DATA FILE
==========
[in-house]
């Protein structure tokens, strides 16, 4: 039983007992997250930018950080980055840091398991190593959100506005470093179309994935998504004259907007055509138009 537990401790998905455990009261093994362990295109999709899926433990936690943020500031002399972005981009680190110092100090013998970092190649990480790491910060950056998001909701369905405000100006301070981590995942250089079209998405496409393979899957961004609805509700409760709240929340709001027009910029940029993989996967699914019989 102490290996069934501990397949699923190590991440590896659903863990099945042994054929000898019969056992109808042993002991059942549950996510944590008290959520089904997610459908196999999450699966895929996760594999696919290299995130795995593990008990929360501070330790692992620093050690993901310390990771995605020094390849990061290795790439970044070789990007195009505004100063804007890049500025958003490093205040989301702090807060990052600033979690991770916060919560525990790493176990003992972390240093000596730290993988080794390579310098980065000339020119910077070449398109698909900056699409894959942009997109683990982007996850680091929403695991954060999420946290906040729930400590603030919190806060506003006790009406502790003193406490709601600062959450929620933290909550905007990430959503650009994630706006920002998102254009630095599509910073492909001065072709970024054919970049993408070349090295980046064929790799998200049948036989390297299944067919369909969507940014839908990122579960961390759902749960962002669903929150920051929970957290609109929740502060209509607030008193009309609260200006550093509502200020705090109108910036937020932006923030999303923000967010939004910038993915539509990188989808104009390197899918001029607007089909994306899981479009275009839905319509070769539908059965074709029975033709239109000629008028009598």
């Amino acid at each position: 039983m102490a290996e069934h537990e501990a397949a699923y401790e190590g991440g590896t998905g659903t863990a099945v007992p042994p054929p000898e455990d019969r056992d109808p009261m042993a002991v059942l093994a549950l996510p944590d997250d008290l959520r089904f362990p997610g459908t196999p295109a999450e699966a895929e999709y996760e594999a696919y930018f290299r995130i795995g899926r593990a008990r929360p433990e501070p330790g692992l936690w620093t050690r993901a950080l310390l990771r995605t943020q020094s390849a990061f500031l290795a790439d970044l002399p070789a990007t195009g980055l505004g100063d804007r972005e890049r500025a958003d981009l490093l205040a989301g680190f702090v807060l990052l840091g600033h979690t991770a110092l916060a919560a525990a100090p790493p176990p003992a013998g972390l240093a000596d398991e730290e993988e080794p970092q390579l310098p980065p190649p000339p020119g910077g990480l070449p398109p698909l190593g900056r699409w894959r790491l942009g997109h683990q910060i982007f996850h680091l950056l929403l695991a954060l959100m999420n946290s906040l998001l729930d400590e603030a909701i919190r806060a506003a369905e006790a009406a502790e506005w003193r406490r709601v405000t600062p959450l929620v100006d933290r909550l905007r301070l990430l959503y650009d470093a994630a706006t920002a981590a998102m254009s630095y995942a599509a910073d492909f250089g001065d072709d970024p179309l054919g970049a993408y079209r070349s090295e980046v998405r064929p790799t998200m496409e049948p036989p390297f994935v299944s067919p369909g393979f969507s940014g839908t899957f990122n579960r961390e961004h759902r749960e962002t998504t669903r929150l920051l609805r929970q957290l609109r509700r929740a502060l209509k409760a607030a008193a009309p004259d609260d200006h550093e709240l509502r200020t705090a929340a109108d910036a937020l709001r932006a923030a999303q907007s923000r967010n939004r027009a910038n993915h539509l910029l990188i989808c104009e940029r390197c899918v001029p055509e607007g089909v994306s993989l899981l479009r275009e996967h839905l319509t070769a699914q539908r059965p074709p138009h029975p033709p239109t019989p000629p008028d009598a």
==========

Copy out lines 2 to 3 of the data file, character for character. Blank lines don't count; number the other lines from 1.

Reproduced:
């Protein structure tokens, strides 16, 4: 039983007992997250930018950080980055840091398991190593959100506005470093179309994935998504004259907007055509138009 537990401790998905455990009261093994362990295109999709899926433990936690943020500031002399972005981009680190110092100090013998970092190649990480790491910060950056998001909701369905405000100006301070981590995942250089079209998405496409393979899957961004609805509700409760709240929340709001027009910029940029993989996967699914019989 102490290996069934501990397949699923190590991440590896659903863990099945042994054929000898019969056992109808042993002991059942549950996510944590008290959520089904997610459908196999999450699966895929996760594999696919290299995130795995593990008990929360501070330790692992620093050690993901310390990771995605020094390849990061290795790439970044070789990007195009505004100063804007890049500025958003490093205040989301702090807060990052600033979690991770916060919560525990790493176990003992972390240093000596730290993988080794390579310098980065000339020119910077070449398109698909900056699409894959942009997109683990982007996850680091929403695991954060999420946290906040729930400590603030919190806060506003006790009406502790003193406490709601600062959450929620933290909550905007990430959503650009994630706006920002998102254009630095599509910073492909001065072709970024054919970049993408070349090295980046064929790799998200049948036989390297299944067919369909969507940014839908990122579960961390759902749960962002669903929150920051929970957290609109929740502060209509607030008193009309609260200006550093509502200020705090109108910036937020932006923030999303923000967010939004910038993915539509990188989808104009390197899918001029607007089909994306899981479009275009839905319509070769539908059965074709029975033709239109000629008028009598």
């Amino acid at each position: 039983m102490a290996e069934h537990e501990a397949a699923y401790e190590g991440g590896t998905g659903t863990a099945v007992p042994p054929p000898e455990d019969r056992d109808p009261m042993a002991v059942l093994a549950l996510p944590d997250d008290l959520r089904f362990p997610g459908t196999p295109a999450e699966a895929e999709y996760e594999a696919y930018f290299r995130i795995g899926r593990a008990r929360p433990e501070p330790g692992l936690w620093t050690r993901a950080l310390l990771r995605t943020q020094s390849a990061f500031l290795a790439d970044l002399p070789a990007t195009g980055l505004g100063d804007r972005e890049r500025a958003d981009l490093l205040a989301g680190f702090v807060l990052l840091g600033h979690t991770a110092l916060a919560a525990a100090p790493p176990p003992a013998g972390l240093a000596d398991e730290e993988e080794p970092q390579l310098p980065p190649p000339p020119g910077g990480l070449p398109p698909l190593g900056r699409w894959r790491l942009g997109h683990q910060i982007f996850h680091l950056l929403l695991a954060l959100m999420n946290s906040l998001l729930d400590e603030a909701i919190r806060a506003a369905e006790a009406a502790e506005w003193r406490r709601v405000t600062p959450l929620v100006d933290r909550l905007r301070l990430l959503y650009d470093a994630a706006t920002a981590a998102m254009s630095y995942a599509a910073d492909f250089g001065d072709d970024p179309l054919g970049a993408y079209r070349s090295e980046v998405r064929p790799t998200m496409e049948p036989p390297f994935v299944s067919p369909g393979f969507s940014g839908t899957f990122n579960r961390e961004h759902r749960e962002t998504t669903r929150l920051l609805r929970q957290l609109r509700r929740a502060l209509k409760a607030a008193a009309p004259d609260d200006h550093e709240l509502r200020t705090a929340a109108d910036a937020l709001r932006a923030a999303q907007s923000r967010n939004r027009a910038n993915h539509l910029l990188i989808c104009e940029r390197c899918v001029p055509e607007g089909v994306s993989l899981l479009r275009e996967h839905l319509t070769a699914q539908r059965p074709p138009h029975p033709p239109t019989p000629p008028d009598a």